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Lakers reportedly have interest in re-signing Dwight Howard, Markieff Morris

The Lakers will have to be smart about the contracts they give out if they want to bring Howard and Morris back.

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Portland Trail Blazers v Los Angeles Lakers - Game Two Photo by Kim Klement-Pool/Getty Images

The Los Angeles Lakers took 17 players with them to the Walt Disney World Resort in Orlando in July. Of those 17 players, eight of them will become unrestricted free agents. That number doesn’t include Avery Bradley, who opted out of the bubble for personal reasons and is expected decline the player option in his contract, or Danny Green, who is headed to the Oklahoma City Thunder.

In total, the Lakers have just six players under contract for next season: Alex Caruso, Quinn Cook, LeBron James, Kyle Kuzma, Dennis Schröder and Talen Horton-Tucker. Even if JaVale McGee opts into his contract, they’ll only have seven. That’s a lot of open roster spots for the defending NBA champions.

While the Lakers will do their due diligence and look elsewhere for upgrades — both via the trade market and free agency — they’ll also try and re-sign some of their internal free agents. In addition to Davis and Kentavious Caldwell-Pope — two players Rob Pelinka is expected to negotiate new contracts with when free agency opens on Nov. 20 — the Lakers also want to bring back Dwight Howard and Markieff Morris, according to Brad Turner of the Los Angeles Times:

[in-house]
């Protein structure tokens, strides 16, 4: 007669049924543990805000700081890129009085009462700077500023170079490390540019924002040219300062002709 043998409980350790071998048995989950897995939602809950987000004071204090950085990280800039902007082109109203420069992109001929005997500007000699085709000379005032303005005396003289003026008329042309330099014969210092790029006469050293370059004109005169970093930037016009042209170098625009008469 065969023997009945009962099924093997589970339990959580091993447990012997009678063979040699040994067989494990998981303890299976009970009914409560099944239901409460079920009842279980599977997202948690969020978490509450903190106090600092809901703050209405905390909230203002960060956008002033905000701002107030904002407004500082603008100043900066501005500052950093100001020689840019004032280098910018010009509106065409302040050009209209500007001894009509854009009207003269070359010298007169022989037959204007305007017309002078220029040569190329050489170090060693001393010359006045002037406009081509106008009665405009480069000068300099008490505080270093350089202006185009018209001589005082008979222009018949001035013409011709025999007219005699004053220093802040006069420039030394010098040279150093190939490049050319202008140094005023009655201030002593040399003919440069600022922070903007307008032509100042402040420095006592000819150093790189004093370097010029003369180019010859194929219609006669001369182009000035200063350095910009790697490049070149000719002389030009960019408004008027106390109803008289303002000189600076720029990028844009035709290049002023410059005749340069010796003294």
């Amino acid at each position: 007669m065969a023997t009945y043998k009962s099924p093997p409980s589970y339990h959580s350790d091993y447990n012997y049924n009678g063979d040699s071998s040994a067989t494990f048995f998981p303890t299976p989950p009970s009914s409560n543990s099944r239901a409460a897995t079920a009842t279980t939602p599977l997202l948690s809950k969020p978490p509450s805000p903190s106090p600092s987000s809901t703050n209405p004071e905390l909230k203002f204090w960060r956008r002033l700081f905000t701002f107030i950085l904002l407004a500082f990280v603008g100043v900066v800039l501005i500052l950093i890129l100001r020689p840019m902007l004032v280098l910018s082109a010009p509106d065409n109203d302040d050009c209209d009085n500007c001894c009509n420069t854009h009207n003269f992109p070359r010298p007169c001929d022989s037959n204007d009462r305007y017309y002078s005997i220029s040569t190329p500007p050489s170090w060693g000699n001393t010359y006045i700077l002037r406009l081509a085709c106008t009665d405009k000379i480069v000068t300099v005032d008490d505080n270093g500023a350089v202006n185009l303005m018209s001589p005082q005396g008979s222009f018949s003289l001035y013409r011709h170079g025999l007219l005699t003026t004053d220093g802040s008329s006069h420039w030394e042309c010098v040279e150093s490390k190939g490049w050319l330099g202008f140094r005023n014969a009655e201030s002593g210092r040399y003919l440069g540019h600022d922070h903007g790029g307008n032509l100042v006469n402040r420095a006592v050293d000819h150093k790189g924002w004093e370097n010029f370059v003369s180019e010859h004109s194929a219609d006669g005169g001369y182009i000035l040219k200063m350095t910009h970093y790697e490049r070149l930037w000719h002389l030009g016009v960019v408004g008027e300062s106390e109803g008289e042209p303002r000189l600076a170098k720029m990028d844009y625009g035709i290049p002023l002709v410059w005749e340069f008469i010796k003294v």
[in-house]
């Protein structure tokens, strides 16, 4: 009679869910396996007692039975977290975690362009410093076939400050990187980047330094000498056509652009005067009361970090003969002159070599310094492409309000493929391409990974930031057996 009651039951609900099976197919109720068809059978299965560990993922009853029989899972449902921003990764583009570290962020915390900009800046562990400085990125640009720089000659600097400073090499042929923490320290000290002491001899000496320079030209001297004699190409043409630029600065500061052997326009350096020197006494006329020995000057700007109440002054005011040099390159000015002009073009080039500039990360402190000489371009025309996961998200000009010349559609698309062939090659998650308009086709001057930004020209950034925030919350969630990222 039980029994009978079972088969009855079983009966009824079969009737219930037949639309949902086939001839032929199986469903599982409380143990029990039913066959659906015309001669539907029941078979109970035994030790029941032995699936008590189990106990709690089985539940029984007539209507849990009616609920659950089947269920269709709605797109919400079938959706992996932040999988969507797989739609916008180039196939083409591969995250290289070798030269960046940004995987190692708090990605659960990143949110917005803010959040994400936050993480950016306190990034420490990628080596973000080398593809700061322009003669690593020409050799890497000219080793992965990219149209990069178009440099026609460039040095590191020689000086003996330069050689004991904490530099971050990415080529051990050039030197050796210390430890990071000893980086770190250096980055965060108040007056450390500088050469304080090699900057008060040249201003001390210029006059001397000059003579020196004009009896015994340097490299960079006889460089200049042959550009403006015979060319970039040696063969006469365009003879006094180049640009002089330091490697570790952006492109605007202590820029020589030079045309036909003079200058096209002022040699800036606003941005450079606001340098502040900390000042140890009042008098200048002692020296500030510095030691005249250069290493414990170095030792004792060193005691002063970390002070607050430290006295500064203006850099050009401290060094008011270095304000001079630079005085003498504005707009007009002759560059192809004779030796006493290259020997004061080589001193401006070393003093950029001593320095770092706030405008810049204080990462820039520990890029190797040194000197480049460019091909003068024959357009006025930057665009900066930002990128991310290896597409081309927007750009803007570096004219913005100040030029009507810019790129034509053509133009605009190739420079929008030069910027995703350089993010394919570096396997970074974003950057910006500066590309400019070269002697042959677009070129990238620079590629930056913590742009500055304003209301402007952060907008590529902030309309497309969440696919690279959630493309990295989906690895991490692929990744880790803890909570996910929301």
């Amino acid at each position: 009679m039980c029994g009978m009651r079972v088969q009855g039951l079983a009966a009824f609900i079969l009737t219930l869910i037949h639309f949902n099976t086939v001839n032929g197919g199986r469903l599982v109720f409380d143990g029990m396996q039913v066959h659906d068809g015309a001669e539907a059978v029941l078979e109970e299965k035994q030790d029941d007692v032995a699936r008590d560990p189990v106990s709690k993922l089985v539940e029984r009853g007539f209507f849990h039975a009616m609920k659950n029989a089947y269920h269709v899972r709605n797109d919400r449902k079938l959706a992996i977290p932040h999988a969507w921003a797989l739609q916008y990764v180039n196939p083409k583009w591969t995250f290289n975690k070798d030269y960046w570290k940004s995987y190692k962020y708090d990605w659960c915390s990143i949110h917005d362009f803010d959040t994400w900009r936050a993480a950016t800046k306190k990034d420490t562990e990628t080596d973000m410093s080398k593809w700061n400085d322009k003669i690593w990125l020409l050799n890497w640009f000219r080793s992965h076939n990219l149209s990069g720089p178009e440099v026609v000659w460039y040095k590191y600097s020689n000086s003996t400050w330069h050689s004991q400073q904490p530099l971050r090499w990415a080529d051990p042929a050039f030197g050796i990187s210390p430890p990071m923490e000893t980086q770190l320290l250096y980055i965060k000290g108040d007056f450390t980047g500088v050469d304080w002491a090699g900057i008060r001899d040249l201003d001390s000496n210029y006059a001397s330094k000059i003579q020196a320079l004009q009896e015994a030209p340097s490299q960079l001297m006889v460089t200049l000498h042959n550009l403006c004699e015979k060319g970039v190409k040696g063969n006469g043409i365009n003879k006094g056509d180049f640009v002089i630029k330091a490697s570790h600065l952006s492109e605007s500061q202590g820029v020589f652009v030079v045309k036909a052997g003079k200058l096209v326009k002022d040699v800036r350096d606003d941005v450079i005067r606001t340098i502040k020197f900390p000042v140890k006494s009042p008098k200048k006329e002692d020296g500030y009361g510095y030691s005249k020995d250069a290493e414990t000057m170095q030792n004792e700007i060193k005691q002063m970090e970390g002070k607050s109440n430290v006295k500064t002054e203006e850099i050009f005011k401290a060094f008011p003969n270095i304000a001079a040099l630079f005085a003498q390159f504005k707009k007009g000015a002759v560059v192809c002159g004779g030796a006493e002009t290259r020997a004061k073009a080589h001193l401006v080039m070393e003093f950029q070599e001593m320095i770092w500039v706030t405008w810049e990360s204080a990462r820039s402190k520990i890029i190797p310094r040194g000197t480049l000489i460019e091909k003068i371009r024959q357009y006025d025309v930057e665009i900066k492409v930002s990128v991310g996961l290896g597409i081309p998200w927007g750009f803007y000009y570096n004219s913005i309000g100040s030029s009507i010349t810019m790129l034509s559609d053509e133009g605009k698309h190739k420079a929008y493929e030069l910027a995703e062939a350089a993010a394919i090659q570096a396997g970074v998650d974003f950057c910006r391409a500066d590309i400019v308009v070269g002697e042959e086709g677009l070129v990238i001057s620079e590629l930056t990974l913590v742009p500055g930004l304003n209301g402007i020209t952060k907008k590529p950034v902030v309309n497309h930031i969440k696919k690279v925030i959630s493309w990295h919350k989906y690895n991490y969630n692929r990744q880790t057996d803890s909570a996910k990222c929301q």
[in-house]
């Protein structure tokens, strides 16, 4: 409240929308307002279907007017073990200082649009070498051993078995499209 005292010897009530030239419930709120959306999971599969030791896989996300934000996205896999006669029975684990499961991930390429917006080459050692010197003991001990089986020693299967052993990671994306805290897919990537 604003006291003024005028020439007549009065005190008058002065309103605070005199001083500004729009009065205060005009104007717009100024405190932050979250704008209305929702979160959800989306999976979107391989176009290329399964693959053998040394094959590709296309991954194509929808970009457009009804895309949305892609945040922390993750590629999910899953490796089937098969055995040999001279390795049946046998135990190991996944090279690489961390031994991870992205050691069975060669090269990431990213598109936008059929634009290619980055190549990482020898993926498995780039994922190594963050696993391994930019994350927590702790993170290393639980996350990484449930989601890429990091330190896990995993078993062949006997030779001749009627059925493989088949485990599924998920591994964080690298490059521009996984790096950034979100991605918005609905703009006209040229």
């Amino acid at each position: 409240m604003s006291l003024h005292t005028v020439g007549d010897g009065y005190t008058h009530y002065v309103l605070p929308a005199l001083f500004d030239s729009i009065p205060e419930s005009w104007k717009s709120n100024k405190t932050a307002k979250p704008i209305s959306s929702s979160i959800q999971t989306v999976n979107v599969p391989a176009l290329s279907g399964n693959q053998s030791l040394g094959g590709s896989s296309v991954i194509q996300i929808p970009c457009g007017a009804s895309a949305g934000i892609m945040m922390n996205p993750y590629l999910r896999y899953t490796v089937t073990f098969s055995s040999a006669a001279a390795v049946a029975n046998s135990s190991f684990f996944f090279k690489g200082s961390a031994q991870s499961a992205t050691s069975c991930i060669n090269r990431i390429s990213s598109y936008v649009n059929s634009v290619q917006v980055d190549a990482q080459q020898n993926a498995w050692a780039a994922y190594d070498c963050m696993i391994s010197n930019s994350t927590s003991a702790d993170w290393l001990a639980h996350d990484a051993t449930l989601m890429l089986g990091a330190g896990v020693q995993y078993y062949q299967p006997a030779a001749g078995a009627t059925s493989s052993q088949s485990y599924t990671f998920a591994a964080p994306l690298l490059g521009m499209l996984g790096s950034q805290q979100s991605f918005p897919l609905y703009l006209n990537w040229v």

The Lakers are interested in retaining free agents Dwight Howard and Markieff Morris after both had strong seasons and playoff outings.

Howard and Morris both made cases for raises with their performances in the playoffs. Morris proved to be especially valuable, going 29-of-69 (42 percent) from 3-point range in the playoffs.

Unfortunately, the Lakers don’t have the bird rights to Howard or Morris, so if either of them want more than the veteran’s minimum — something that is likely — they’ll have to re-sign them using an exception. That’s why it’s so important for the Lakers to stay under the tax apron and over the salary cap.

If the Lakers are granted the full, non-taxpayer mid-level exception, they can split $9.7 million between Howard and Morris. In the event that the Lakers sign someone using the bulk of the MLE, like Danilo Gallinari or Serge Ibaka, they can use the bi-annual exception, worth $3.8 million, to bring back Howard or Morris. The point is: they need that full mid-level exception to bring back Howard, Morris and an additional impact free agent.

For that reason, every contract the Lakers negotiate from here on out is going to be significant. Kentavious Caldwell-Pope will be the first domino to fall.

For more Lakers talk, subscribe to the Silver Screen and Roll podcast feed on iTunes, Spotify, Stitcher or Google Podcasts. You can follow this author on Twitter at @RadRivas.

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